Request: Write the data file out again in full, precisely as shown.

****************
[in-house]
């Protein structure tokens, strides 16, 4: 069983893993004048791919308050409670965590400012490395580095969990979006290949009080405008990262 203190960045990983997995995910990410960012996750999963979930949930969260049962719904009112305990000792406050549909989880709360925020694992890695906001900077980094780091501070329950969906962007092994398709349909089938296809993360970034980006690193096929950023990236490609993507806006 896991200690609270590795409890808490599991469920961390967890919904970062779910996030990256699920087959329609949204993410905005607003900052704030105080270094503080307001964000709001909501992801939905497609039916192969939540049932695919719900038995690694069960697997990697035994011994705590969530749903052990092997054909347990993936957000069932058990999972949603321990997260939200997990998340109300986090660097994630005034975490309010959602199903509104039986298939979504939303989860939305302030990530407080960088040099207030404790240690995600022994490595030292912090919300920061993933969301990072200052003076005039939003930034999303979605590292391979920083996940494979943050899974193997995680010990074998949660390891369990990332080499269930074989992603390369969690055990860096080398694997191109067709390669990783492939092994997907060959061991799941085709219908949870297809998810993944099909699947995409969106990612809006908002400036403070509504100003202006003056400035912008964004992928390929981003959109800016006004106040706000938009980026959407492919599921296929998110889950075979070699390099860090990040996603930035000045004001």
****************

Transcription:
[in-house]
């Protein structure tokens, strides 16, 4: 069983893993004048791919308050409670965590400012490395580095969990979006290949009080405008990262 203190960045990983997995995910990410960012996750999963979930949930969260049962719904009112305990000792406050549909989880709360925020694992890695906001900077980094780091501070329950969906962007092994398709349909089938296809993360970034980006690193096929950023990236490609993507806006 896991200690609270590795409890808490599991469920961390967890919904970062779910996030990256699920087959329609949204993410905005607003900052704030105080270094503080307001964000709001909501992801939905497609039916192969939540049932695919719900038995690694069960697997990697035994011994705590969530749903052990092997054909347990993936957000069932058990999972949603321990997260939200997990998340109300986090660097994630005034975490309010959602199903509104039986298939979504939303989860939305302030990530407080960088040099207030404790240690995600022994490595030292912090919300920061993933969301990072200052003076005039939003930034999303979605590292391979920083996940494979943050899974193997995680010990074998949660390891369990990332080499269930074989992603390369969690055990860096080398694997191109067709390669990783492939092994997907060959061991799941085709219908949870297809998810993944099909699947995409969106990612809006908002400036403070509504100003202006003056400035912008964004992928390929981003959109800016006004106040706000938009980026959407492919599921296929998110889950075979070699390099860090990040996603930035000045004001």